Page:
Asked by the Reader whether he thought the school closures had anything to do with the violence, Duncan said "not much," in a barely audible voice. "It's much deeper than that. It's not—relative to other challenges, that's not the issue." But he quickly punted the question to 24-year-old Brendan Taylor, one of the young men he works with at the Emerson Collective.
Taylor, who hails from Roseland and whose 16-year old brother was shot and killed in 2010, said the Collective's social support system and job training have been invaluable to him: "This is the best thing I've ever been in, honestly, since I've been created." Yet he was also frank that the evening's event wasn't the sort of thing that can really make a difference to the youth living amid Chicago's gun violence.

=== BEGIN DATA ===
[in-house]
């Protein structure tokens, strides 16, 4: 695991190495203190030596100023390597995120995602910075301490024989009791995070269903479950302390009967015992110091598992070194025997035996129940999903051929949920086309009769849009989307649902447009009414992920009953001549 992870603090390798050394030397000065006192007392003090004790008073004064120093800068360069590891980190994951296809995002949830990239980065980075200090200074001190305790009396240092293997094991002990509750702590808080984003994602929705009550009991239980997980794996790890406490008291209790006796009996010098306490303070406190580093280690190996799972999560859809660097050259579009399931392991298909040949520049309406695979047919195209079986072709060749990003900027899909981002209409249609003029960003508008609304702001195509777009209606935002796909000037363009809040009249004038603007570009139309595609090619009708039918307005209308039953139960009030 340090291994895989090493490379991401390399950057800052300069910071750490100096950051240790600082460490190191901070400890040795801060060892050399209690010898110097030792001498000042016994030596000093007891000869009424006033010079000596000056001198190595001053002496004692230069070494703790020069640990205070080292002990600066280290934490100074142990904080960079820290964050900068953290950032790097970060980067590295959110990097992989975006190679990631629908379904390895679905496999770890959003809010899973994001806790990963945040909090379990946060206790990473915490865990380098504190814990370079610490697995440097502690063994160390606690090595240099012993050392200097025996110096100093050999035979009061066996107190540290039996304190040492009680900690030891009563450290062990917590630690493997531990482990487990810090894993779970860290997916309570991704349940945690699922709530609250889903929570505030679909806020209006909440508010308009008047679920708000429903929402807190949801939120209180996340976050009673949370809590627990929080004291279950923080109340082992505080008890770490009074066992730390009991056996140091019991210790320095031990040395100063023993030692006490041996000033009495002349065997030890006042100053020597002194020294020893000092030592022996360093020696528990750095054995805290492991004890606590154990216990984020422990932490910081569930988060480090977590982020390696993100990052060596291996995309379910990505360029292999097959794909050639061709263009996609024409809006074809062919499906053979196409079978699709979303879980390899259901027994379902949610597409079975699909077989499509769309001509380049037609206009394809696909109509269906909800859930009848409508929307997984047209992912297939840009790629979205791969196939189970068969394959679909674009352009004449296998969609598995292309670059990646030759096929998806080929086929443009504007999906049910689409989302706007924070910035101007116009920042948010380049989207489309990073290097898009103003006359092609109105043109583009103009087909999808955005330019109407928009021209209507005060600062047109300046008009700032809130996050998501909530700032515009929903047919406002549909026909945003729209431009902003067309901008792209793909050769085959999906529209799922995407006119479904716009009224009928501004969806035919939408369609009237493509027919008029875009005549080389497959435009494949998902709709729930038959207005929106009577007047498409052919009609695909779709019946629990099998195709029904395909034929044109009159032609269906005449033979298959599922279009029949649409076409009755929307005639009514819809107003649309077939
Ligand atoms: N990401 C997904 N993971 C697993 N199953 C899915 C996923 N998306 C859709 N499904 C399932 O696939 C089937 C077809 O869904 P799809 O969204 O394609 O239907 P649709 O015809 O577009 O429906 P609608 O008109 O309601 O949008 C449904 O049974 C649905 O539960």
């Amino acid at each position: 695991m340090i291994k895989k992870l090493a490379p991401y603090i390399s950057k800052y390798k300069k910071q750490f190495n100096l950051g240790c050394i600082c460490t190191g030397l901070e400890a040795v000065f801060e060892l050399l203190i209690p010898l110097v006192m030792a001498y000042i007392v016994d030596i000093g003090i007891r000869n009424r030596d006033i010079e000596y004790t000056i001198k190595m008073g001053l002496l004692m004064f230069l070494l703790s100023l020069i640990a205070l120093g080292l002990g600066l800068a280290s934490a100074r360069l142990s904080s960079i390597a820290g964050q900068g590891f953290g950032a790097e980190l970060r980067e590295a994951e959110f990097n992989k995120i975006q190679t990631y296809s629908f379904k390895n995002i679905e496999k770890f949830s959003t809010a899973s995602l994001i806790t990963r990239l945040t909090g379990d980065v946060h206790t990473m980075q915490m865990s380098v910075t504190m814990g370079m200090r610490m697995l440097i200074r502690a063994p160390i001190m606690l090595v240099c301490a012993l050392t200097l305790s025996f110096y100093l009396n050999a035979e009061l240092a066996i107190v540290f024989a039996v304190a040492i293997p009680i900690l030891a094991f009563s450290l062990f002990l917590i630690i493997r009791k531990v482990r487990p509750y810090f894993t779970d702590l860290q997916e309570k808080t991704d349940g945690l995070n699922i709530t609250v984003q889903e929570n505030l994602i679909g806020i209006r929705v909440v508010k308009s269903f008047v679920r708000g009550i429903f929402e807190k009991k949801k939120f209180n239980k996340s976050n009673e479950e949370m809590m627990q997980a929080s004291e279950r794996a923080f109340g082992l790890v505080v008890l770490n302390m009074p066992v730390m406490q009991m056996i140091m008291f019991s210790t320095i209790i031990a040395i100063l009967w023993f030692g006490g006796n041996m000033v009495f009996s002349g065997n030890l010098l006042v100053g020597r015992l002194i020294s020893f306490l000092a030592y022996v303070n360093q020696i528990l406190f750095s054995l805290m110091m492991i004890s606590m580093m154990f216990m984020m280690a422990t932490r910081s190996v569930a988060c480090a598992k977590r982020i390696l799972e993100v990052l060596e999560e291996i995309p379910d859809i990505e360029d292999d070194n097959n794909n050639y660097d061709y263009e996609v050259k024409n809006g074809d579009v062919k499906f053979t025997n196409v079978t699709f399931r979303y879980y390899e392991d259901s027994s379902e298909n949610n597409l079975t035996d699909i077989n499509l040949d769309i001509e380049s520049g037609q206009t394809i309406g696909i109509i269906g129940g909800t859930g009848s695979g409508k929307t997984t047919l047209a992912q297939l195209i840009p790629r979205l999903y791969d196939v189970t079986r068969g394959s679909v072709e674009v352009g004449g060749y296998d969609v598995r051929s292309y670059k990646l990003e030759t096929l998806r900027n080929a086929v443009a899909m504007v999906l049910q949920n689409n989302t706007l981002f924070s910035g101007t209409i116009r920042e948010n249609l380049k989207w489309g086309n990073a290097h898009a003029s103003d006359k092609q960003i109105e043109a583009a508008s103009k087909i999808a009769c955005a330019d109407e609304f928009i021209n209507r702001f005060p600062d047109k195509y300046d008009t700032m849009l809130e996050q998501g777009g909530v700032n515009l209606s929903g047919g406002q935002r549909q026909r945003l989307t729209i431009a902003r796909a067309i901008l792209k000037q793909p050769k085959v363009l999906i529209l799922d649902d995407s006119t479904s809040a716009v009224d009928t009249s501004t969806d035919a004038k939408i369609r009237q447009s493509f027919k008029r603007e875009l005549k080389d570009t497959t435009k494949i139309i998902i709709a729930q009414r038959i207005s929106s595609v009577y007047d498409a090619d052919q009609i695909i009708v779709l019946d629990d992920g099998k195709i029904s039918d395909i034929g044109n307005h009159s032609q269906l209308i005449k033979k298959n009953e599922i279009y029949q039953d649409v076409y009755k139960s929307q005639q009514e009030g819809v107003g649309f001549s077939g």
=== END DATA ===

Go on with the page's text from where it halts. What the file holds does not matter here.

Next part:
"Events like this are great, but the only way it will actually make a change is if the potential at-risk men were here," he said looking around at the crowd—mostly older and white, the men in tailored suits and expensive loafers, the women holding designer purses. "I feel like that's the only way we can see a change and some progress—if we invite the potential at-risk youth, the guys going through this stuff daily, who have to watch their back in their neighborhood."